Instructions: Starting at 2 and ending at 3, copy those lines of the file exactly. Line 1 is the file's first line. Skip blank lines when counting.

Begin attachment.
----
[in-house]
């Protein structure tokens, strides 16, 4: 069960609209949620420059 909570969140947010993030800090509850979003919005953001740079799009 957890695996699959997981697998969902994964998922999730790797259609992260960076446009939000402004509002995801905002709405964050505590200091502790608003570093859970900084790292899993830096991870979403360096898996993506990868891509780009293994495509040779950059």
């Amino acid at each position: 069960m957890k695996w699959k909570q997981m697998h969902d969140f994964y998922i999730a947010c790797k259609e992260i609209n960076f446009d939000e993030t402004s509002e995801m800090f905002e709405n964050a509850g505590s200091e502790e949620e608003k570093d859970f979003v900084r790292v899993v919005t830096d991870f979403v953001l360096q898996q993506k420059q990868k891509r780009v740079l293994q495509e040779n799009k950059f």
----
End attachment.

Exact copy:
């Protein structure tokens, strides 16, 4: 069960609209949620420059 909570969140947010993030800090509850979003919005953001740079799009 957890695996699959997981697998969902994964998922999730790797259609992260960076446009939000402004509002995801905002709405964050505590200091502790608003570093859970900084790292899993830096991870979403360096898996993506990868891509780009293994495509040779950059």
């Amino acid at each position: 069960m957890k695996w699959k909570q997981m697998h969902d969140f994964y998922i999730a947010c790797k259609e992260i609209n960076f446009d939000e993030t402004s509002e995801m800090f905002e709405n964050a509850g505590s200091e502790e949620e608003k570093d859970f979003v900084r790292v899993v919005t830096d991870f979403v953001l360096q898996q993506k420059q990868k891509r780009v740079l293994q495509e040779n799009k950059f």